Tell Ida.  I was shown the tomb of the Archbishop of York’s Mother in the reign of Edward IV & that of Lord Wenlock, a Yorkshire squire (5).          

The Widow of Sir Julius Wernher* has a beautiful name:- Dame Alice (Wernher) and she has given a Bible & fitted the Chapel with every accommodationThe Archbishop of York in Edward IV reign had residence near Luton (6).

On Sat. night I went to see what this Territorial Reading Room, in the New Bedford Road, is like.  It was there when I left Luton at first.  I had not been in before.

I say  wouldn’t it be simply “Topping” if we had a large enough house, that we could afford to make a library or back room into a room where the soldiers can enjoy recreation & reading.  Well that is what a generous private person has done with one of his rooms.  I walked up the steep winding gravel path until I came to the French window & on looking in I saw no one.  I entered & tapped a door to enquire if the use of the room was free.  Yes, was the answer the housemaid gave, so I sat down and read about Kitchener & looked at the pictures on the wall.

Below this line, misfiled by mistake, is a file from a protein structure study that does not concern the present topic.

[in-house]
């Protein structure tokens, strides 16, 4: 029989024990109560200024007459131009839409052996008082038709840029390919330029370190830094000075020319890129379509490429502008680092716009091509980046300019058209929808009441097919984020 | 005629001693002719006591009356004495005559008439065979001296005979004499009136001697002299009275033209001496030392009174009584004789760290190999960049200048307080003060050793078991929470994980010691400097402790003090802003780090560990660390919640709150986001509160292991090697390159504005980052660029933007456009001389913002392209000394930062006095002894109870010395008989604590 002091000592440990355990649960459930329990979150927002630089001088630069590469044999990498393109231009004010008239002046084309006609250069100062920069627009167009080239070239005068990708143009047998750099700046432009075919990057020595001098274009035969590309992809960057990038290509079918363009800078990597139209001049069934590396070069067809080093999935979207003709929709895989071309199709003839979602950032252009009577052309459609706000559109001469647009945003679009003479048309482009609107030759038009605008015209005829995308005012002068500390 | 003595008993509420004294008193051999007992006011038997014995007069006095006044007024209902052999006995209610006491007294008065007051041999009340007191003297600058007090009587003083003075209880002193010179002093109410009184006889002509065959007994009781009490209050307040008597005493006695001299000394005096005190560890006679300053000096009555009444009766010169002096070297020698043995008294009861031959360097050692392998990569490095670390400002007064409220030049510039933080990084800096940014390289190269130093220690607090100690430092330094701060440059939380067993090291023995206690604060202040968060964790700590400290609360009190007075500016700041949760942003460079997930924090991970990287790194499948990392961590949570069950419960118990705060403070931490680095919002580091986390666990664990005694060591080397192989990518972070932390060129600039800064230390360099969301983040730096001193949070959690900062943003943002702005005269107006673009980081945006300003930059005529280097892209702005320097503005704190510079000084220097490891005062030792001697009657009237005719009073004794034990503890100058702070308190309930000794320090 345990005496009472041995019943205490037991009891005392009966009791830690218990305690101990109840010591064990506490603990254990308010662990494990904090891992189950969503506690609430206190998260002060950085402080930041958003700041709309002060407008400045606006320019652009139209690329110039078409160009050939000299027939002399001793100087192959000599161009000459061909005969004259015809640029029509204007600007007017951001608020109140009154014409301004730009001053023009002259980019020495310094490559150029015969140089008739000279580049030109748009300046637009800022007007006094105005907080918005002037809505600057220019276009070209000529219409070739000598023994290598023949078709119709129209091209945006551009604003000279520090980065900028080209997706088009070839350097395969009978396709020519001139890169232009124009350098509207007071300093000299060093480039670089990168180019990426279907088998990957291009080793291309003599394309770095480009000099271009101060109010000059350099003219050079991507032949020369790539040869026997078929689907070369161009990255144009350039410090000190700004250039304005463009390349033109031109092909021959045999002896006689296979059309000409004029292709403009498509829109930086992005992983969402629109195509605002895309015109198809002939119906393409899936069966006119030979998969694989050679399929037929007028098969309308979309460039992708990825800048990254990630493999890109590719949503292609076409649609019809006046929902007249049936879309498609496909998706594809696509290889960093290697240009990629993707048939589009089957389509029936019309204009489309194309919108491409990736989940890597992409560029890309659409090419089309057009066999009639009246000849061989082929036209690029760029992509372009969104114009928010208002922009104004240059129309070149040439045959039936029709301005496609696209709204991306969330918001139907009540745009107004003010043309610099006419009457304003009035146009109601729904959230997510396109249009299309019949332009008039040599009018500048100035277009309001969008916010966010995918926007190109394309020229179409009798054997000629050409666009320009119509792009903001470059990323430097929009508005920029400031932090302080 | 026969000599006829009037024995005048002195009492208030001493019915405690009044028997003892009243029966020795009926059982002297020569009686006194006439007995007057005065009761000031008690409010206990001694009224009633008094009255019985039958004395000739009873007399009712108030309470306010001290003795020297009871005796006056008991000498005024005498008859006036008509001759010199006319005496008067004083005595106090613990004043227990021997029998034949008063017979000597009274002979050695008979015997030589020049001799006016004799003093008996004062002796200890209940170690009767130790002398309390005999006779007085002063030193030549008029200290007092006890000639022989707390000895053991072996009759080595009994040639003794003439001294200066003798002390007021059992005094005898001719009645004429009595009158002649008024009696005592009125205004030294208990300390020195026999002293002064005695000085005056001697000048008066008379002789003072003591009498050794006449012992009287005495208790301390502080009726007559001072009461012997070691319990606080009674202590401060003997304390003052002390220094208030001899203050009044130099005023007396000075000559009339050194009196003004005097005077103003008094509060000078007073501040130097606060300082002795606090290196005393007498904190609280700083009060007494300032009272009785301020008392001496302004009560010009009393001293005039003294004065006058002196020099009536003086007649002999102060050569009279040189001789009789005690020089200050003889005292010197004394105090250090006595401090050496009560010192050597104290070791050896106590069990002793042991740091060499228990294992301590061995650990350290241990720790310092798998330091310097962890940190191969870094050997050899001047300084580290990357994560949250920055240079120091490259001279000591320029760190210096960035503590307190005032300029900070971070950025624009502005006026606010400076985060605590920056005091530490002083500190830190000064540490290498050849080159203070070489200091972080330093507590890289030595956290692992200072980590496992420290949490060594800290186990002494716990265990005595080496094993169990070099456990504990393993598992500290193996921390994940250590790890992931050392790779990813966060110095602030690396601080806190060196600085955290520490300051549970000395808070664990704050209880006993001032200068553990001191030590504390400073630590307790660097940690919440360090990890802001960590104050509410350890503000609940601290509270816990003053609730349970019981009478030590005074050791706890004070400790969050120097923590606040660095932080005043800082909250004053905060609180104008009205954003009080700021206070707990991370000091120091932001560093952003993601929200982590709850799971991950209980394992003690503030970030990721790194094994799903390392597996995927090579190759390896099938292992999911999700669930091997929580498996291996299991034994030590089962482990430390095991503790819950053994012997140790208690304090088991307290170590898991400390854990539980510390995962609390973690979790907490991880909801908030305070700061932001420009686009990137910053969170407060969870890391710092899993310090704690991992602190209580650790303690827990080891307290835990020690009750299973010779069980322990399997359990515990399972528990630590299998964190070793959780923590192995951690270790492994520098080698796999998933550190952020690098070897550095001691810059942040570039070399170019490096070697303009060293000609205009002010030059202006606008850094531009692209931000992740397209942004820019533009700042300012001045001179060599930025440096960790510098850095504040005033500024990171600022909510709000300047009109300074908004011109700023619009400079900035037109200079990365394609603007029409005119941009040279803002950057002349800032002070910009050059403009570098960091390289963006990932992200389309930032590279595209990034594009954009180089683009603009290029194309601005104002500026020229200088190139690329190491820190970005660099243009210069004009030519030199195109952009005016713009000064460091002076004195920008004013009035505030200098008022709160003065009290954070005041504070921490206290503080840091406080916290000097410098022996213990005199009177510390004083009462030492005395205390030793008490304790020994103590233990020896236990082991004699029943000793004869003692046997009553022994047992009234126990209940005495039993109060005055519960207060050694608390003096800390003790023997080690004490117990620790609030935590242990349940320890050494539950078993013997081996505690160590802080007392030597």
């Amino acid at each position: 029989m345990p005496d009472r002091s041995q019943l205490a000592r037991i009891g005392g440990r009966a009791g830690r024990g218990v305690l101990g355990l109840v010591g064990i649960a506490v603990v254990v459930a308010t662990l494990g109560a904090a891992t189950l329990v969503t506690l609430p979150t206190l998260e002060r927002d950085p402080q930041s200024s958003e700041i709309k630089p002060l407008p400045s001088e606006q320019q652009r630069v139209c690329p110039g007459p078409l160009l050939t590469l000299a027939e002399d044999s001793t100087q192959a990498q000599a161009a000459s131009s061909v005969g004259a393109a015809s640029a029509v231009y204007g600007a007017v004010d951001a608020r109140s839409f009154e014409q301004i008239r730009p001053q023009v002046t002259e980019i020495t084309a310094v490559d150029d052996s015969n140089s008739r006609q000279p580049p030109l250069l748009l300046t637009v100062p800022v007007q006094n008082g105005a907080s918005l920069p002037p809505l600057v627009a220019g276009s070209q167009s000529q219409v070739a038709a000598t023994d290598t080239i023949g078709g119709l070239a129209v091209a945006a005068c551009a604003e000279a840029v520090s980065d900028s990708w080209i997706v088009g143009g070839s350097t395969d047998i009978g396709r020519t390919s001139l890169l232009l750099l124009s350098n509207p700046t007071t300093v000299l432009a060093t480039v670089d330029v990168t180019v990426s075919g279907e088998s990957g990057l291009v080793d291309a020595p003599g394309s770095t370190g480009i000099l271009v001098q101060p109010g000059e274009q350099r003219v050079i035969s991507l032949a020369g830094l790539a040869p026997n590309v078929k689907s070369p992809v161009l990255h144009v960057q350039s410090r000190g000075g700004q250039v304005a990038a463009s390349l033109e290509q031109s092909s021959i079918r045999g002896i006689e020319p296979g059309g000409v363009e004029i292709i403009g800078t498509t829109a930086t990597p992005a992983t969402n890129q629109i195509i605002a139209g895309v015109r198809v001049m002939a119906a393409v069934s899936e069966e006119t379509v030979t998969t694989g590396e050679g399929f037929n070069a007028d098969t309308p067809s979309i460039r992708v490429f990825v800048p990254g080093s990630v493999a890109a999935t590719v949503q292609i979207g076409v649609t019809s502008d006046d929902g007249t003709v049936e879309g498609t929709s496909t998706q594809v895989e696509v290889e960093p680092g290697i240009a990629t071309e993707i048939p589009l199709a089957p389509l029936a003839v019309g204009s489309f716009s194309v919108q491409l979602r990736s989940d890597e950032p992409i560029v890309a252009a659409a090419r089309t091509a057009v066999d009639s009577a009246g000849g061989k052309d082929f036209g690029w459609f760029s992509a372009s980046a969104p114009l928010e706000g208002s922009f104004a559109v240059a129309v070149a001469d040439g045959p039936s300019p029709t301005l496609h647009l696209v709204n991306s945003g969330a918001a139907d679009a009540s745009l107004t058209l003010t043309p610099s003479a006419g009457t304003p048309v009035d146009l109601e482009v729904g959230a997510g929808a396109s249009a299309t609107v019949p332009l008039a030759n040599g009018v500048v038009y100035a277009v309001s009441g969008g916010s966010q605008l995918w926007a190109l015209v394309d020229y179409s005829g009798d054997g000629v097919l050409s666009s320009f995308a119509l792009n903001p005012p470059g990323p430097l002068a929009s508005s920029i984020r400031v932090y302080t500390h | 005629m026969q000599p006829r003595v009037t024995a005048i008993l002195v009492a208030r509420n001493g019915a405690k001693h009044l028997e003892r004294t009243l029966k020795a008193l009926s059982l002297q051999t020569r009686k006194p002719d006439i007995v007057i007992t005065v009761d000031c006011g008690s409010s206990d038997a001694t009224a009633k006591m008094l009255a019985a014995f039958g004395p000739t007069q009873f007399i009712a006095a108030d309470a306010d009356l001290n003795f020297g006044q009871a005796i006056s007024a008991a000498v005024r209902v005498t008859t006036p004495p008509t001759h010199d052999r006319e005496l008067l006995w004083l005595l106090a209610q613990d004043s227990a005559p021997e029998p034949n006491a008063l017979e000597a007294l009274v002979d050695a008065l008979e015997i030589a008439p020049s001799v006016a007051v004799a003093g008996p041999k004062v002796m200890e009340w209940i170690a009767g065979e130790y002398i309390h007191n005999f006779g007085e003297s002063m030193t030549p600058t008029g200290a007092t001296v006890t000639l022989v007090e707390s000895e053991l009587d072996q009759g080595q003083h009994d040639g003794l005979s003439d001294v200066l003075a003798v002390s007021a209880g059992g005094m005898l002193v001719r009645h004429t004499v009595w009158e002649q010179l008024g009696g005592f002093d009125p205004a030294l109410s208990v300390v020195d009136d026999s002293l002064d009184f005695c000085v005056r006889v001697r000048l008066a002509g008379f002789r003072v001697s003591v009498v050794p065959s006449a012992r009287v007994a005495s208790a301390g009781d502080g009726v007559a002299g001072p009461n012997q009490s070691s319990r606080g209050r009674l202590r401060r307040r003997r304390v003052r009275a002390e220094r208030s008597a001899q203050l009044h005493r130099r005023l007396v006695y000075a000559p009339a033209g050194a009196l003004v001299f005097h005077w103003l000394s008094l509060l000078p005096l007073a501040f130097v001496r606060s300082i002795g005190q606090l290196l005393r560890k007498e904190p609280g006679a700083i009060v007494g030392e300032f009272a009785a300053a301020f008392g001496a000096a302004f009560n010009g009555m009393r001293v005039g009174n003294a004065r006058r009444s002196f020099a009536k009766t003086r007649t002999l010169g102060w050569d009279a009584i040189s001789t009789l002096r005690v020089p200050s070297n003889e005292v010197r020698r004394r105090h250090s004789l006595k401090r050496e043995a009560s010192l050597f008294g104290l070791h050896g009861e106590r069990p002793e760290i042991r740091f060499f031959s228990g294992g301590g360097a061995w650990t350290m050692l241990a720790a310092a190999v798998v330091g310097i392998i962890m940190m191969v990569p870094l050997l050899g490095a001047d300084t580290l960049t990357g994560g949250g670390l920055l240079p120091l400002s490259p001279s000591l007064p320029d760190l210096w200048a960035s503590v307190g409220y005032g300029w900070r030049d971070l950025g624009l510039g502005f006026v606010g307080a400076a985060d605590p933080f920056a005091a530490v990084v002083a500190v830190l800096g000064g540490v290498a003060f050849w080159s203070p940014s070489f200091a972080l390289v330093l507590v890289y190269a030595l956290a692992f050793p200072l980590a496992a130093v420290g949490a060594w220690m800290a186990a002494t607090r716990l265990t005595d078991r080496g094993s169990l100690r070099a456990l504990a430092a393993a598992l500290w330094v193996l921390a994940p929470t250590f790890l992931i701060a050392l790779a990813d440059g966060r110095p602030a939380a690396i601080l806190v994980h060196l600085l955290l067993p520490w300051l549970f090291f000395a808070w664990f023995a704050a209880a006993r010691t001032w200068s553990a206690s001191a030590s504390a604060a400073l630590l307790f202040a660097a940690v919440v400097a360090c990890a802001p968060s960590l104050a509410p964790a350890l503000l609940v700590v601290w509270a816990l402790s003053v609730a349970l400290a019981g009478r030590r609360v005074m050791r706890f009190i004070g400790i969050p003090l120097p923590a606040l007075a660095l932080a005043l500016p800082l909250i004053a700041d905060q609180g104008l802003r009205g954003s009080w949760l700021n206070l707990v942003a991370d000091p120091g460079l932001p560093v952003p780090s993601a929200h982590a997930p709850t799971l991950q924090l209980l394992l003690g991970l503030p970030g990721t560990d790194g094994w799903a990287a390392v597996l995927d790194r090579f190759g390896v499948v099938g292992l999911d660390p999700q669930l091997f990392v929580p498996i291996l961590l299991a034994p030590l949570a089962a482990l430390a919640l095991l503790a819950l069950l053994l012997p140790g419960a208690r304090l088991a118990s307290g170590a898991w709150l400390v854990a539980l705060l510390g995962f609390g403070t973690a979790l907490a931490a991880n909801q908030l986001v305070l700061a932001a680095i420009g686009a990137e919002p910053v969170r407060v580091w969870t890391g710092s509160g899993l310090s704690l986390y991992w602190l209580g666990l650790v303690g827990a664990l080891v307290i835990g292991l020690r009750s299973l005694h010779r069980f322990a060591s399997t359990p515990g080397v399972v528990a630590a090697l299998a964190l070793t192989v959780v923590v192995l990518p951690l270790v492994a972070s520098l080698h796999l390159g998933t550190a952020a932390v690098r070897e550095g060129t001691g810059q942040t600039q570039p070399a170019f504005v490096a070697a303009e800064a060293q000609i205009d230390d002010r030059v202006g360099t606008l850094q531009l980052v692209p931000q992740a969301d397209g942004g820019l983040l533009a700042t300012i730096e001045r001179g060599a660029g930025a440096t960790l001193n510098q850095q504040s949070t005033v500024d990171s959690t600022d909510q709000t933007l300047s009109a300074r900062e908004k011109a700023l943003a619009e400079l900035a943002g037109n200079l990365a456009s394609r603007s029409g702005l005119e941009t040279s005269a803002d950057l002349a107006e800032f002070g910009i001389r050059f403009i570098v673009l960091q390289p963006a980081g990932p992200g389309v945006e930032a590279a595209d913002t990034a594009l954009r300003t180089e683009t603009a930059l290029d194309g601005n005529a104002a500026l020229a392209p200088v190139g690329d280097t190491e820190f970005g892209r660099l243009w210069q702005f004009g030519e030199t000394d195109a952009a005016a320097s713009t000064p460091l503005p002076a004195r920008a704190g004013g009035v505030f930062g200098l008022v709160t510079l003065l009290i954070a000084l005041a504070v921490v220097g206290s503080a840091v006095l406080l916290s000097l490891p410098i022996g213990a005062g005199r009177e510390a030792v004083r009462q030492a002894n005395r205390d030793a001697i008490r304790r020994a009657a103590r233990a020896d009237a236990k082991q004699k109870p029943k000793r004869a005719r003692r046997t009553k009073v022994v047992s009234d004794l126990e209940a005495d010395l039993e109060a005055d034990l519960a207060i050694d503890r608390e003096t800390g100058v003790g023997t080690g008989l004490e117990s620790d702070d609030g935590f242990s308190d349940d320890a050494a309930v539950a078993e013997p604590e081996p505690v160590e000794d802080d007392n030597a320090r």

WW1 Kitchener
Field Marshall Herbert Kitchener. 1850 -1916.
John Jellico Admiral of the Fleet.
John Jellico Admiral of the Fleet.

Ida, it was just like our ‘Top Attic Study’ but most beautifully coloured portraits of Kitchener & Jellicoe (6) & the other generals & flags 9th Nov 1914 smallover the fireplace & along the walls.  Games of draughts etc, writing material & magazines of all kinds.  All of the above were neatly laid in piles on the forms and tables.

Helmuth Johann Ludwig von Moltke. 1848-1916.